Republicans who control the Tennessee House of Representatives used their supermajority this month to expel two Black lawmakers for “disorderly behavior.” State Representatives Justin Jones and Justin Pearson had helped lead a protest against gun violence in the House chamber, disrupting legislative work for a little less than an hour.
The power play was quickly revealed as a miscalculation. Jones and Pearson gained national acclaim and many new supporters. They were back at work within a week, after local government bodies reappointed them to the state House.
Meanwhile, the overreaction generated a tremendous amount of negative media coverage. Many reports noted that Tennessee Republicans had ousted two young Black men, while a third Democrat who took part in the same protest (an older white woman) barely survived the expulsion vote.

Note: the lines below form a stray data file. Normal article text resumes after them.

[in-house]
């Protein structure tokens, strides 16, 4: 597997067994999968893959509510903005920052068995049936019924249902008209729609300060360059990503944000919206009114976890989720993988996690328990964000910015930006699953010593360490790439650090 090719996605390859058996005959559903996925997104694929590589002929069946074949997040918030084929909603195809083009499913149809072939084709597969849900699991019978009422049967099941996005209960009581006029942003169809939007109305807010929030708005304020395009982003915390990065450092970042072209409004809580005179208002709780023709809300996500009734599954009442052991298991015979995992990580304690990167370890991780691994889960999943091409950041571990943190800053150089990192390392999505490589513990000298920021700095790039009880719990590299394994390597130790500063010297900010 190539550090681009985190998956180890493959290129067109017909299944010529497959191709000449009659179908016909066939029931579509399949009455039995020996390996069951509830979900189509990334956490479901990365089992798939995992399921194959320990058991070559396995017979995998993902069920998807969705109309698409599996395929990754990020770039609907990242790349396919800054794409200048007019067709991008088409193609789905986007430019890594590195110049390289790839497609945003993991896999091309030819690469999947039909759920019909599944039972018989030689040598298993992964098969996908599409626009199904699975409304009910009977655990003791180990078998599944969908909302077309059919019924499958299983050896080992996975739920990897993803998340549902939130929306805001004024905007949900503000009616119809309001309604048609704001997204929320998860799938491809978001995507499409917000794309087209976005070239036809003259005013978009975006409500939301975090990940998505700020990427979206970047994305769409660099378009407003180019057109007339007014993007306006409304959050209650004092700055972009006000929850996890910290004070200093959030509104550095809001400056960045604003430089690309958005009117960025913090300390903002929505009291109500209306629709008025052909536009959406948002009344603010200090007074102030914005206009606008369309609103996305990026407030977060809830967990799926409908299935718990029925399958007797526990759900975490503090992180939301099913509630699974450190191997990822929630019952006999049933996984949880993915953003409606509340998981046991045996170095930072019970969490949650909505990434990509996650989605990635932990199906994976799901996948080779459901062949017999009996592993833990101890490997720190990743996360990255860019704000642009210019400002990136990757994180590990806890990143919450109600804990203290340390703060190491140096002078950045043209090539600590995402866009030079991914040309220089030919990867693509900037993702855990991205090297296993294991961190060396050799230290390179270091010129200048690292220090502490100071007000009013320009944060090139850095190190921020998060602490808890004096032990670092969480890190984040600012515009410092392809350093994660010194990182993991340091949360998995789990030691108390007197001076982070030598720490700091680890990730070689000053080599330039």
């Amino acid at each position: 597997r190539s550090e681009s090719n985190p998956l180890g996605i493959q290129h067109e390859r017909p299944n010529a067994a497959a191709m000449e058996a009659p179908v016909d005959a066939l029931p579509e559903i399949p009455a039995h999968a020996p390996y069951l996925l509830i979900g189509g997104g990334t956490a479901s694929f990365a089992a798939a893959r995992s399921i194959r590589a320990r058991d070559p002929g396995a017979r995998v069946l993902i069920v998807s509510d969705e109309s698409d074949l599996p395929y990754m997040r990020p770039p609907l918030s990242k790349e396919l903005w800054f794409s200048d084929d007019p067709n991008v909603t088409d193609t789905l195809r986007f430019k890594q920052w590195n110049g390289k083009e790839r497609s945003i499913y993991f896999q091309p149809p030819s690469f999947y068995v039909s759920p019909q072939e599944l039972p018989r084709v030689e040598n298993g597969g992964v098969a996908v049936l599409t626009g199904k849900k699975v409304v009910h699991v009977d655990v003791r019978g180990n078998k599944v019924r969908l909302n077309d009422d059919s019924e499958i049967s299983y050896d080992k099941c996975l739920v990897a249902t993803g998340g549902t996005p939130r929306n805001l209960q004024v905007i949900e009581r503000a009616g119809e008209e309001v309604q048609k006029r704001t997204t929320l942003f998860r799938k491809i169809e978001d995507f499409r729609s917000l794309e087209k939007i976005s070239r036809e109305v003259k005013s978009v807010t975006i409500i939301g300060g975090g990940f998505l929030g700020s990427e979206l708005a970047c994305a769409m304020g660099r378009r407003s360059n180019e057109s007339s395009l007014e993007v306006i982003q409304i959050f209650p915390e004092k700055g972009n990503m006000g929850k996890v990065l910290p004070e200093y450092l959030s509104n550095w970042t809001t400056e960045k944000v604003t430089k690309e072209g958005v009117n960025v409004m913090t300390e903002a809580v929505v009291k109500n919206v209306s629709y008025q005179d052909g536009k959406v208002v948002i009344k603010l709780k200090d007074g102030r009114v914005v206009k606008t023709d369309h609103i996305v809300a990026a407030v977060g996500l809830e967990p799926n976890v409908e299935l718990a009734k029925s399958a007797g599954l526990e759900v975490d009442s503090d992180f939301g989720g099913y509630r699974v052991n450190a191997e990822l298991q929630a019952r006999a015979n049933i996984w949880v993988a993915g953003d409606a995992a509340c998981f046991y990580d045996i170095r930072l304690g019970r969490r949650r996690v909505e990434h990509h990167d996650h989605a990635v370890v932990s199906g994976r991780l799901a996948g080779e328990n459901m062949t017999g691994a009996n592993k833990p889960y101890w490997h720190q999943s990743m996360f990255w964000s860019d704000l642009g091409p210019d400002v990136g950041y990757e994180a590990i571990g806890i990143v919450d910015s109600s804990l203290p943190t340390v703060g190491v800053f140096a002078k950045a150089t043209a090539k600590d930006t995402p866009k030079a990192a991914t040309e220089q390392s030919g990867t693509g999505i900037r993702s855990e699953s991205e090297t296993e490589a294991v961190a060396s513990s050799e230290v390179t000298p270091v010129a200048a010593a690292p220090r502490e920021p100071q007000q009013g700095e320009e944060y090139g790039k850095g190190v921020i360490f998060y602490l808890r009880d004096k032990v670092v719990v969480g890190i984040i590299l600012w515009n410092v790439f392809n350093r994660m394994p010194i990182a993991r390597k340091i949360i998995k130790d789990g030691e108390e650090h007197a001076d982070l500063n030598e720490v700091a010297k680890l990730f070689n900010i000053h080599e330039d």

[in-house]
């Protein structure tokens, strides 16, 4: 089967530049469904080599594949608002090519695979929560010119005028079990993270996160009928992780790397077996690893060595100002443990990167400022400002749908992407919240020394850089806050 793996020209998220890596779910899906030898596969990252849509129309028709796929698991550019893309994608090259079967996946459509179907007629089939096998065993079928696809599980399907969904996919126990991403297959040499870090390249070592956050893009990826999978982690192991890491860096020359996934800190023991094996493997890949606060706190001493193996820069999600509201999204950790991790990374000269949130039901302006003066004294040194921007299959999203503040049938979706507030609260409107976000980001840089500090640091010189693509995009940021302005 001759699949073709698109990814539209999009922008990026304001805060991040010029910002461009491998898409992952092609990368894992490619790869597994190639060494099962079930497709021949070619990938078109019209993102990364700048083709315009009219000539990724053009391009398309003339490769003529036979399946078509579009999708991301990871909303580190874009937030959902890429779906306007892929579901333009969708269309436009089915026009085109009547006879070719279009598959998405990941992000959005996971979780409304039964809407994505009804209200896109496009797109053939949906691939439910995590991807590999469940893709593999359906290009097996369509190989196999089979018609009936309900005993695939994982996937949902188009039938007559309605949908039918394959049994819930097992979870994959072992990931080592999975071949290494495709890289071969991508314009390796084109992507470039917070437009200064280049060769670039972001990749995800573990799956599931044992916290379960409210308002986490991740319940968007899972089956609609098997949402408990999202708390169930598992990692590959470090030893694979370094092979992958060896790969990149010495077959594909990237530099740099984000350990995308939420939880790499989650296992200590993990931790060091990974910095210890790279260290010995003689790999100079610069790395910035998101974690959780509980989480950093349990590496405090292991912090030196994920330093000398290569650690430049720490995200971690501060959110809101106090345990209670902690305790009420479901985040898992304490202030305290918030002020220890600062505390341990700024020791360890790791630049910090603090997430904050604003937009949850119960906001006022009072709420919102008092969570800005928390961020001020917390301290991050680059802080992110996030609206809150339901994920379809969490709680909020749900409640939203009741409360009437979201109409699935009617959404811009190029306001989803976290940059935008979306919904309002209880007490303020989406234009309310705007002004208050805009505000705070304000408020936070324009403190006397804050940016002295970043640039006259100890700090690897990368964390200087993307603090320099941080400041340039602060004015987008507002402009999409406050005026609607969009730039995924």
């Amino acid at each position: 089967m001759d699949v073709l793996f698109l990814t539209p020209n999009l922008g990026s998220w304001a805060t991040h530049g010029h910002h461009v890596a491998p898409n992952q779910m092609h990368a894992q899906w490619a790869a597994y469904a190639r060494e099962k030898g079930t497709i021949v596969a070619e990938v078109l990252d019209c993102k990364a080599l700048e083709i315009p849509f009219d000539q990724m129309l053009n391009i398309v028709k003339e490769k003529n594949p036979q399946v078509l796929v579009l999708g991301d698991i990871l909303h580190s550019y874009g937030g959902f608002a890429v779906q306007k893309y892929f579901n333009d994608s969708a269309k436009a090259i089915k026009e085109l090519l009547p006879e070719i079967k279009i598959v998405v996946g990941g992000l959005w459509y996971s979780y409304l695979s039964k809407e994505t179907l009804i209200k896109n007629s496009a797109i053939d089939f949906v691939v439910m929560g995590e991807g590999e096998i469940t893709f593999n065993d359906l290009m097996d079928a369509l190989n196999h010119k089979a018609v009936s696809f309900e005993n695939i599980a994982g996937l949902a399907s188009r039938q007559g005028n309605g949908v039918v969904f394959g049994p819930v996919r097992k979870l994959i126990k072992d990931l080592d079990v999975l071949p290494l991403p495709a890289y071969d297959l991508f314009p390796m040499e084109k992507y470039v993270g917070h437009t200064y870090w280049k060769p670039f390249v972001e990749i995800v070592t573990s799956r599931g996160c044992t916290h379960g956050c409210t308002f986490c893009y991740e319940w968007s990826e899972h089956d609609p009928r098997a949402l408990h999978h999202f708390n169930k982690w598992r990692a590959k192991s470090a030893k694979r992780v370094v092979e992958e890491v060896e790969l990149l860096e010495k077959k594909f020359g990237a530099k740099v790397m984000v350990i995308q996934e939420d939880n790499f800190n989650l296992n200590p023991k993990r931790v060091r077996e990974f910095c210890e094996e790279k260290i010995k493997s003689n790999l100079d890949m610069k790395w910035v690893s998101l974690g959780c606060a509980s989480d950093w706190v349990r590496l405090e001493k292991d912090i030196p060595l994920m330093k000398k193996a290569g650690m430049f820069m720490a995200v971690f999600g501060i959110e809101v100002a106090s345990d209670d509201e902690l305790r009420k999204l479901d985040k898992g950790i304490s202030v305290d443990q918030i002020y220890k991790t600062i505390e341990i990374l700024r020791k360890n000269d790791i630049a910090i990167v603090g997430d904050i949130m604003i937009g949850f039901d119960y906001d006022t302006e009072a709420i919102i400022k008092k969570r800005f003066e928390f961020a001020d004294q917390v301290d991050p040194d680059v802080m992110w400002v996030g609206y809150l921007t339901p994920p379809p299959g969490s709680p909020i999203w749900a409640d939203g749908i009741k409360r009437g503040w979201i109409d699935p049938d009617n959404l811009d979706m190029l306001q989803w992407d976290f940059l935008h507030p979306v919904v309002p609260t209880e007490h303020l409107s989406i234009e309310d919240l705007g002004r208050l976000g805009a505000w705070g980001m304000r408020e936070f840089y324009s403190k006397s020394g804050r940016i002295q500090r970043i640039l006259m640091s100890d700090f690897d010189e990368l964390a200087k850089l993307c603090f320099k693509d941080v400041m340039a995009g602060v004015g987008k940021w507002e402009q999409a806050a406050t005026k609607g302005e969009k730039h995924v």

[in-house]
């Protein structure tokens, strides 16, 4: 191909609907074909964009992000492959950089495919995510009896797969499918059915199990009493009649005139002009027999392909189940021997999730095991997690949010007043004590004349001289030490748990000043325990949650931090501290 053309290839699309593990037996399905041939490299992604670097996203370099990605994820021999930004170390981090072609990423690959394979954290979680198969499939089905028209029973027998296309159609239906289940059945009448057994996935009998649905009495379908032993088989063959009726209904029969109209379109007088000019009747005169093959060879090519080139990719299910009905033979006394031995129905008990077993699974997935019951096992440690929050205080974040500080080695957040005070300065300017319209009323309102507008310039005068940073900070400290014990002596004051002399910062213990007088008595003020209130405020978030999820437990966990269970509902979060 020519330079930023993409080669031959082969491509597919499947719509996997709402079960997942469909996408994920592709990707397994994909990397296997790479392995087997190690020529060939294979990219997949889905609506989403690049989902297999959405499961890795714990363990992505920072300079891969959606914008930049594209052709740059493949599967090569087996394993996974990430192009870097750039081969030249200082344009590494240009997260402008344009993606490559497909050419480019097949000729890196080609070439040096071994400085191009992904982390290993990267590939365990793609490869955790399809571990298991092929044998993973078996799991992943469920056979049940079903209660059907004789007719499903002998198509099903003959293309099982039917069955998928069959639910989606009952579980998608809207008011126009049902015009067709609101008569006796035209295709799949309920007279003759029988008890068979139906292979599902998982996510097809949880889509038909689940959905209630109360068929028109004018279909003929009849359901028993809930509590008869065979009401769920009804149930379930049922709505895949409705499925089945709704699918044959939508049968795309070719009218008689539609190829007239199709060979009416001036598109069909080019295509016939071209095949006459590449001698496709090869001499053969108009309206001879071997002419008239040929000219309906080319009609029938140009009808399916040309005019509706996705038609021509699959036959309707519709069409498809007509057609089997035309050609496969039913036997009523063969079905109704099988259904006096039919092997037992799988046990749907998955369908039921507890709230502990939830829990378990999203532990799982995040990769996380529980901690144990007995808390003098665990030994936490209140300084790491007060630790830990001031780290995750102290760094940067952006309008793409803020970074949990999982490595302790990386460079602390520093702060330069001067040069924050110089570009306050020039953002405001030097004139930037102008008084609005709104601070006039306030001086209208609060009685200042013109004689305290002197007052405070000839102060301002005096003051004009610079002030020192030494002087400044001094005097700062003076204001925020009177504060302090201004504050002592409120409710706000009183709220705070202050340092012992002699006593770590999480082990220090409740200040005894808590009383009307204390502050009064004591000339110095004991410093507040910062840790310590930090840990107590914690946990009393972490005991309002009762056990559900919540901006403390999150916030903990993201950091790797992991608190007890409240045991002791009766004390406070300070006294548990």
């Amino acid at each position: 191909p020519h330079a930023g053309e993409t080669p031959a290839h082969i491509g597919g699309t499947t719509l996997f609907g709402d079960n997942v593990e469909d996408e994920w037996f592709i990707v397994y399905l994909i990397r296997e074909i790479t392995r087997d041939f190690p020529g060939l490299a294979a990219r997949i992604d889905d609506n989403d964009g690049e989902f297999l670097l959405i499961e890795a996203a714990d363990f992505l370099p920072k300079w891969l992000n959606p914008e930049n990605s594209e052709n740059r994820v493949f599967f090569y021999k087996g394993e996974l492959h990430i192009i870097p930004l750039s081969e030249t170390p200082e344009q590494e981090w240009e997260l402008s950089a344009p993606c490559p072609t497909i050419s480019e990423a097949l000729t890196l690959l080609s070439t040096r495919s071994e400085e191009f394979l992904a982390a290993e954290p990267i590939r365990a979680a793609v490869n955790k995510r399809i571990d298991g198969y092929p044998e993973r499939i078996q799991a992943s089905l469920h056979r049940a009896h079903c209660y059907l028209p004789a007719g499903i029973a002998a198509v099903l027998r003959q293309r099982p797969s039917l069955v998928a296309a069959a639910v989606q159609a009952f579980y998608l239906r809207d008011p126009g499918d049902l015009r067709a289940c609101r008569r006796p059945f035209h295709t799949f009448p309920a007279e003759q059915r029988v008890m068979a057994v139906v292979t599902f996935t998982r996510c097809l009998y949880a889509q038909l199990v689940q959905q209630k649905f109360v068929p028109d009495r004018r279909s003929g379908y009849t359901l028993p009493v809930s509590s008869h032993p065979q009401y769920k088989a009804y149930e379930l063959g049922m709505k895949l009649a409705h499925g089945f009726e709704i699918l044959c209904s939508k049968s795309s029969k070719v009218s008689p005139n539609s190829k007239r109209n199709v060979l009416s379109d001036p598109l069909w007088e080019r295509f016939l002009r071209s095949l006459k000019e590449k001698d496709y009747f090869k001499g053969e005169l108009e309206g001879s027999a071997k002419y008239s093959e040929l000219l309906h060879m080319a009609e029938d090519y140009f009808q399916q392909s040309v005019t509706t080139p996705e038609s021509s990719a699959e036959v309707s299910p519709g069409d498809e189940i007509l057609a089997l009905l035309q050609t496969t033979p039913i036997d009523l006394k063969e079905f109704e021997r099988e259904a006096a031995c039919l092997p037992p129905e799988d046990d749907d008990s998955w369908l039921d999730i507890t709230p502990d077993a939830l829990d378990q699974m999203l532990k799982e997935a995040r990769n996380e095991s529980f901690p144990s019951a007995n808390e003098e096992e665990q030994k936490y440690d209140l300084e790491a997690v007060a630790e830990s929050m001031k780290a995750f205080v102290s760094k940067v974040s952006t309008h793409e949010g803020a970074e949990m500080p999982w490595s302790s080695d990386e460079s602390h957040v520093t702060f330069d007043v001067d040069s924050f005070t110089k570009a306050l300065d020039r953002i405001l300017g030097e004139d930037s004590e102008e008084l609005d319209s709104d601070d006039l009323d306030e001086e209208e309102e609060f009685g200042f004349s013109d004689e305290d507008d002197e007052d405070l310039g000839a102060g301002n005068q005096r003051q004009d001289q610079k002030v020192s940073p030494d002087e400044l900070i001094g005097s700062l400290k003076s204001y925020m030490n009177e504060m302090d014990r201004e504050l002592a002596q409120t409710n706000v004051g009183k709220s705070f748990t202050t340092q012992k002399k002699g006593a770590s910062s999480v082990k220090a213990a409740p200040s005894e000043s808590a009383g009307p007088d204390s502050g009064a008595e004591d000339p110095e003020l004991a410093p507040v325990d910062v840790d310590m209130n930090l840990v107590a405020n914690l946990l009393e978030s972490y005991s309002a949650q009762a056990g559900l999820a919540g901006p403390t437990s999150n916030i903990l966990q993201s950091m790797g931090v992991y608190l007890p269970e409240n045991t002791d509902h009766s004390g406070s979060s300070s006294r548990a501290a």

The episode also brought greater scrutiny to Tennessee’s Republican lawmakers. This week, a vice chair of the House GOP caucus resigned from the legislature after a Nashville-based television station uncovered evidence that he had sexually harassed at least one intern. An ethics committee had investigated that matter in secret, and the House speaker had imposed no consequences for the grotesquely inappropriate behavior.
Watching all of this unfold, I wondered whether anything like this scenario had happened, or could happen, to an Iowa lawmaker.Continue Reading...